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Topic: How to fade all 20 pins in and out ... (Read 1 time) previous topic - next topic

Nick Gammon

I got inspired by the recent post from someone who wanted to copy an input bit to an output. So I thought "why not use that to fade all 20 pins?".

This sketch is the result. It's based on the Fade example, but by adding in a pin change interrupt, we detect when the pin (pin 9) is pulsed and make all the other pins mirror it. Thus, all 20 pins fade in and out together.

Code: [Select]

int brightness = 0;    // how bright the LED is
int fadeAmount = 5;    // how many points to fade the LED by

const byte pwmPin = 9;
const byte maxPin = 19;

ISR (PCINT0_vect)
{
static byte val = 0;

val = !val;
for (byte i = 0; i <= maxPin; i++)
   if (i != pwmPin)
     digitalWrite (i, val);
}

void setup()
  {
  for (byte i = 0; i <= maxPin; i++)
    pinMode (i, OUTPUT);

  // pin change interrupt
  PCMSK0 = _BV (PCINT1);  // only want pin 9
  PCIFR  = _BV (PCIF0);   // clear any outstanding interrupts
  PCICR |= _BV (PCIE0);   // enable pin change interrupts for PCINT7..0
  }   // end of setup

void loop() 
  {
  // set the brightness of pin 9:
  analogWrite(pwmPin, brightness);   

  // change the brightness for next time through the loop:
  brightness = brightness + fadeAmount;

  // reverse the direction of the fading at the ends of the fade:
  if (brightness == 0 || brightness == 255)
    fadeAmount = -fadeAmount ;

  // wait for 30 milliseconds to see the dimming effect   
  delay(30);                           
}  // end of loop
http://www.gammon.com.au/electronics

CrossRoads

Okay, now arrange the 20 pins in a circle, and work the fade up & down around the circle ...
Designing & building electrical circuits for over 25 years. Check out the ATMega1284P based Bobuino and other '328P & '1284P creations & offerings at  www.crossroadsfencing.com/BobuinoRev17.
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Nick Gammon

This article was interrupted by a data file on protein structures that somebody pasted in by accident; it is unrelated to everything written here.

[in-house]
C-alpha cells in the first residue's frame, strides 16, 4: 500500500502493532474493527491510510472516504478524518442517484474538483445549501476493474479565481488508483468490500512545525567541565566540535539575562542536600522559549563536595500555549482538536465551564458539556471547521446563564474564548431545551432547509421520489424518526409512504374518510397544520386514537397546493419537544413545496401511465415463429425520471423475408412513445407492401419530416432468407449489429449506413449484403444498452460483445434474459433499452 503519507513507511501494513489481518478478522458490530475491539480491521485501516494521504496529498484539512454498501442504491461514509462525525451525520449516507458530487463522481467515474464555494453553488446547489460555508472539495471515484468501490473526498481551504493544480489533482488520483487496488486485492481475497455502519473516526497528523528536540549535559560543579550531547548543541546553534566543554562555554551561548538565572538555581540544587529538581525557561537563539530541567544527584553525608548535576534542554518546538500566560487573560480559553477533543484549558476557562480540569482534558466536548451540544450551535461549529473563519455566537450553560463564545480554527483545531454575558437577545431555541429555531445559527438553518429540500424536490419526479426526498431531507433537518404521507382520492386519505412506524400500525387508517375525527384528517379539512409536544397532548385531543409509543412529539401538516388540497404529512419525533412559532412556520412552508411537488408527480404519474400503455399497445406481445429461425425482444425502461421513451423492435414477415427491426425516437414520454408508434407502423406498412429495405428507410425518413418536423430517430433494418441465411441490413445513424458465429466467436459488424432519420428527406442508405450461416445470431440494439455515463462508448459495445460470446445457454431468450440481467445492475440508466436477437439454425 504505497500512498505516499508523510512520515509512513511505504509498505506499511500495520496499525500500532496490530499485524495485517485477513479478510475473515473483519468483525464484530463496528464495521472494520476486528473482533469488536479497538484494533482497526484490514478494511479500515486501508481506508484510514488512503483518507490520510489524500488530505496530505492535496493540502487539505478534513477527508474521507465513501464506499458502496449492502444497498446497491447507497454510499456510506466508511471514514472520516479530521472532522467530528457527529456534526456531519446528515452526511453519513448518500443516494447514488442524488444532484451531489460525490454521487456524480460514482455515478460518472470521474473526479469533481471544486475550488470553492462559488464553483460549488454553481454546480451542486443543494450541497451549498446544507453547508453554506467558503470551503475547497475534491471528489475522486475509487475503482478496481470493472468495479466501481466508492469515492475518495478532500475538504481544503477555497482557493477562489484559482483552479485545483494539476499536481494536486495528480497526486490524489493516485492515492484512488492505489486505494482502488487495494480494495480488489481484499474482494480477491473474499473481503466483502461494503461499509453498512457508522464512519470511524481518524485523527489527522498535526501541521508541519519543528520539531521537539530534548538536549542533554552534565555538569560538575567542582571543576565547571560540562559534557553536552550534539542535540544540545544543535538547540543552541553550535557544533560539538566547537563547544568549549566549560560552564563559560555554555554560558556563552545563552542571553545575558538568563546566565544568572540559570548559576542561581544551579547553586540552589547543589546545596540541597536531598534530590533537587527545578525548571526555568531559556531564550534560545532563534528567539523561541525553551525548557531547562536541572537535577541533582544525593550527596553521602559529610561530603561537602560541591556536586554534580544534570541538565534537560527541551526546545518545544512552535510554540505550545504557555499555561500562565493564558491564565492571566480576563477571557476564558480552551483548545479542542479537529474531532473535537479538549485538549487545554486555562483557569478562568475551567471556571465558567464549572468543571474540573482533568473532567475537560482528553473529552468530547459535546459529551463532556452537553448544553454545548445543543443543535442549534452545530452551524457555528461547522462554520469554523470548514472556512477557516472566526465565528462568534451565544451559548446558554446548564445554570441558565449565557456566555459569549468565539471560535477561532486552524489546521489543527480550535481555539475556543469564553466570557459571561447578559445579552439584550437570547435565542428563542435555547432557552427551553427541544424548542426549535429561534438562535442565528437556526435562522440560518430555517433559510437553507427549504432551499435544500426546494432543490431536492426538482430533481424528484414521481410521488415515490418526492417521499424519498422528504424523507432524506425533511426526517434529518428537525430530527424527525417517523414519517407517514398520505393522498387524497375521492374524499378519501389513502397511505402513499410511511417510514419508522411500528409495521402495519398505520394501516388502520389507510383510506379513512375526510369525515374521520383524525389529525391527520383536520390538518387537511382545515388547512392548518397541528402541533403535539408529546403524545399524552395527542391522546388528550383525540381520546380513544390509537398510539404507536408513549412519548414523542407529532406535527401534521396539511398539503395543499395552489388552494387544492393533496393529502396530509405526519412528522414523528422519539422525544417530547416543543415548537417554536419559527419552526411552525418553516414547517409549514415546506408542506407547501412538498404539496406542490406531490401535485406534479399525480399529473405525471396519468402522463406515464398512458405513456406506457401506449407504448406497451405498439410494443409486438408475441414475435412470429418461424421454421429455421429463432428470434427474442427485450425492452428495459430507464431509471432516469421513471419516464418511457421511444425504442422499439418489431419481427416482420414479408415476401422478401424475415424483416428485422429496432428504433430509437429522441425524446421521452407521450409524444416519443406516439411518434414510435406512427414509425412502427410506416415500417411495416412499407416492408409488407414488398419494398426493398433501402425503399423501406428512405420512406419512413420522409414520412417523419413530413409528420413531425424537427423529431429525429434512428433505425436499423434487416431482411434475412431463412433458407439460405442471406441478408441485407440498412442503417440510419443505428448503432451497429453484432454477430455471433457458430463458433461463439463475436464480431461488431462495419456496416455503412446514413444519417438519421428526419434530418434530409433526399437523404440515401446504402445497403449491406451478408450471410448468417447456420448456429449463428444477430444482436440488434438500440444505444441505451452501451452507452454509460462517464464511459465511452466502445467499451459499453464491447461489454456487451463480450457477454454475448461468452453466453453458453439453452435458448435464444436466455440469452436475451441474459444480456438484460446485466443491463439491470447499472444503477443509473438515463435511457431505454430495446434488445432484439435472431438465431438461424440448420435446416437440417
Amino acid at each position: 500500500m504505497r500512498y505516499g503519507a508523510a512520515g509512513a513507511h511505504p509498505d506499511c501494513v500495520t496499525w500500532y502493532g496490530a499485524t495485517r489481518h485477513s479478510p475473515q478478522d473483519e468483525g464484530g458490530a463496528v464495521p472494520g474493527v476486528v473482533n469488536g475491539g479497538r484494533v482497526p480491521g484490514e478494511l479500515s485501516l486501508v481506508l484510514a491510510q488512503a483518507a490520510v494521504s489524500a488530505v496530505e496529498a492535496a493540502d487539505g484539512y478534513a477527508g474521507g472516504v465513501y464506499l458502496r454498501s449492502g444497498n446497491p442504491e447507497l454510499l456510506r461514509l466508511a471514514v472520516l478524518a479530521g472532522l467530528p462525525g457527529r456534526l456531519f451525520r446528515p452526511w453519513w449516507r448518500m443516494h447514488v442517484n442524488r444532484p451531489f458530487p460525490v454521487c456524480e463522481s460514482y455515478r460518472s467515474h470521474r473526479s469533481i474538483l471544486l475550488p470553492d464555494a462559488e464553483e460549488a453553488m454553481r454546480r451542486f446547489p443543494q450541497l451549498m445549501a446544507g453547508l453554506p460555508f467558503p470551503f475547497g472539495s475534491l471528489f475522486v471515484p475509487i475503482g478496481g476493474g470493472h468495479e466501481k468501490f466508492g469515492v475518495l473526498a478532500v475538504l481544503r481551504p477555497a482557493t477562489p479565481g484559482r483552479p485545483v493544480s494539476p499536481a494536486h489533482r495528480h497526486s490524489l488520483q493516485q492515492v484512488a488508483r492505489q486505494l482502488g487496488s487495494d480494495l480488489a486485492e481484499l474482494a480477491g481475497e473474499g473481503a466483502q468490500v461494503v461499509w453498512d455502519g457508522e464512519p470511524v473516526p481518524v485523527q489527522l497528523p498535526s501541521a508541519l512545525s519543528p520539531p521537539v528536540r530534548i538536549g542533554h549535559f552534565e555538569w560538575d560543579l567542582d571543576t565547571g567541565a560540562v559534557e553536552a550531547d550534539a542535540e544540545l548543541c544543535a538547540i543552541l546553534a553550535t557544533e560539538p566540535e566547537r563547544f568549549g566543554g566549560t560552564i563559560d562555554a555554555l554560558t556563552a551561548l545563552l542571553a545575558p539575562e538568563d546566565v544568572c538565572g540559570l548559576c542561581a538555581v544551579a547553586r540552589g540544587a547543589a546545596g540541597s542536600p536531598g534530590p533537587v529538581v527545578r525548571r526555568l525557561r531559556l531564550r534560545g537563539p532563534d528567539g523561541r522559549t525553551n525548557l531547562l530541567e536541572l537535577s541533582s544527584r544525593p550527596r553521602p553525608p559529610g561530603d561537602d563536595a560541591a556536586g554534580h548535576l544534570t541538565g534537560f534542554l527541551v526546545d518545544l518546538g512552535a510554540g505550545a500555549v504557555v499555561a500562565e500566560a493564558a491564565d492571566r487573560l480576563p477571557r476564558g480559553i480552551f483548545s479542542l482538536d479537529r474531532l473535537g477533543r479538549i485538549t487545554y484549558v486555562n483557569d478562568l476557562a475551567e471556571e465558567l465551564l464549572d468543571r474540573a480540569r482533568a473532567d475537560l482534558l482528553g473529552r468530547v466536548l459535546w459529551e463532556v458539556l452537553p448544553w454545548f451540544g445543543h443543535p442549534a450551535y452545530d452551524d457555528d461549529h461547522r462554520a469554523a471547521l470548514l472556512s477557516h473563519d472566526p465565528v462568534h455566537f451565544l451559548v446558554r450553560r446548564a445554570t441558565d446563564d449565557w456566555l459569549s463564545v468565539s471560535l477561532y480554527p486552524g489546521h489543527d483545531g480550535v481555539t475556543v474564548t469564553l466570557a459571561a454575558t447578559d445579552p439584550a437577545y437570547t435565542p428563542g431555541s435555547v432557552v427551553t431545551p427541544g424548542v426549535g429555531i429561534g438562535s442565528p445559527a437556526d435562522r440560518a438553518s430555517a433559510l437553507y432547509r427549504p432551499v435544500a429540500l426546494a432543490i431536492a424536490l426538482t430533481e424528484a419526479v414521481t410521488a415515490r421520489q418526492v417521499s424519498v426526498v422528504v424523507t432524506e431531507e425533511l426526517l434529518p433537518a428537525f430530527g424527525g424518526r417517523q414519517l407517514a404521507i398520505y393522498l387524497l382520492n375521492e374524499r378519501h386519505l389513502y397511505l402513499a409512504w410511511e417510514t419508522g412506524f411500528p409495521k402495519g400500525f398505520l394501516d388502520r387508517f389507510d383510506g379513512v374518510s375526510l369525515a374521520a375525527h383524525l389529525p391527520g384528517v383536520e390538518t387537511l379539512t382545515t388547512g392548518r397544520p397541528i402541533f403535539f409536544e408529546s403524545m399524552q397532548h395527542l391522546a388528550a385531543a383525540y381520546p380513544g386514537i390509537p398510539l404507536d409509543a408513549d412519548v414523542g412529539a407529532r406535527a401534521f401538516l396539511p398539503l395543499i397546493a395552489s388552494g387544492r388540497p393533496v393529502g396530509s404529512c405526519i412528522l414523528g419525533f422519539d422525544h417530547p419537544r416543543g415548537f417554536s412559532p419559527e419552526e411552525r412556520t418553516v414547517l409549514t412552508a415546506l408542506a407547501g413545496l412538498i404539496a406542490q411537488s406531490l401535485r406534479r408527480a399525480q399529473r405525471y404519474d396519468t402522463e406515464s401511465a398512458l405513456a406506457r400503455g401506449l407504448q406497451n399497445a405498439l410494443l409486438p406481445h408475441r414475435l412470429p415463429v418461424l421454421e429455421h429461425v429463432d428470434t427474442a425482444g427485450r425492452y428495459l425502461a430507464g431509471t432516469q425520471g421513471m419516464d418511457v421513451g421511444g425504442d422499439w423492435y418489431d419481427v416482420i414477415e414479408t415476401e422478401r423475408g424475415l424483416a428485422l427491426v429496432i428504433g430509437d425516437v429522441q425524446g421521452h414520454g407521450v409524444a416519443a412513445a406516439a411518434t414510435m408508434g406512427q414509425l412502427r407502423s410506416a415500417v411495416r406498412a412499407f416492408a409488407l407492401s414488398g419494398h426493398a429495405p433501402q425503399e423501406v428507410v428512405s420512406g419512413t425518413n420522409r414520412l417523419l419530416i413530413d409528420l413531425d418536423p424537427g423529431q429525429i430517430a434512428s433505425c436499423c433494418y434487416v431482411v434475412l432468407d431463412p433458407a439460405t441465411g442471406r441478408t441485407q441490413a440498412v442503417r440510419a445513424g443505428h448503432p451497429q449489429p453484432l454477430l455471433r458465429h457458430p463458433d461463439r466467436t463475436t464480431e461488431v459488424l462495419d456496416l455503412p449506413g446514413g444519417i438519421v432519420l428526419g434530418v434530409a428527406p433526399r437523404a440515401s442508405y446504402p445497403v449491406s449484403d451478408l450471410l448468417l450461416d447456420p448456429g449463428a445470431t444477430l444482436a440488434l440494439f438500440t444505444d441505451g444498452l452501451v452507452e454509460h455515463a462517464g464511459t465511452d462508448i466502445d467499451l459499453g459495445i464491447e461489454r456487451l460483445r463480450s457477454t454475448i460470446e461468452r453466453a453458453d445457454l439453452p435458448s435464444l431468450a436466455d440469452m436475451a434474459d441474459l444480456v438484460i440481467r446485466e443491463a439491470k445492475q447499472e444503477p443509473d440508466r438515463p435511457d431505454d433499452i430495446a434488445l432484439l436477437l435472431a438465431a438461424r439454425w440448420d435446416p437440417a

Let me get my hammer and saw ...

It's a bit silly, I know, because you could just make a loop anyway that did it. But still it shows how you can mirror what is on one pin to be on another one if you need to.
http://www.gammon.com.au/electronics

Udo Klein

Nice for learning but it shows a significant amount of flicker. Most probably due to the slow digitalWrites. I would implement it along the lines of my knight rider http://blog.blinkenlight.net/experiments/removing-flicker/knight-rider-no-flicker/ or heartbeat http://blog.blinkenlight.net/experiments/removing-flicker/heartbeat/ examples.
Check out my experiments http://blog.blinkenlight.net

robtillaart


Code: [Select]
for (byte i = 0; i <= maxPin; i++)
   if (i != pwmPin)
     digitalWrite (i, val);


use direct port manipulations?
Rob Tillaart

Nederlandse sectie - http://arduino.cc/forum/index.php/board,77.0.html -
(Please do not PM for private consultancy)

Nick Gammon

Yes you could do that, but it obscures the basic idea, that you can react to a pin changing. It isn't fabulously practical as such (there would be easier ways of fading 20 LEDs).

Actually what would be interesting would be to try to make a ripple effect, and make use of the delay (eg. pin 1 causes pin 2 to change which causes pin 3 to change and so on).
http://www.gammon.com.au/electronics

Nick Gammon


use direct port manipulations?


OK, if you replace the ISR with:

Code: [Select]
ISR (PCINT0_vect)
{
if (PINB & _BV (1))   // D9
   PORTB = PORTC = PORTD = 0xFF;
else
   PORTB = PORTC = PORTD = 0;
}


Then it is smoother.


I would implement it along the lines of my knight rider ... examples.


Done! And I tested with your Blinkenlight Shield, Udo.
http://www.gammon.com.au/electronics

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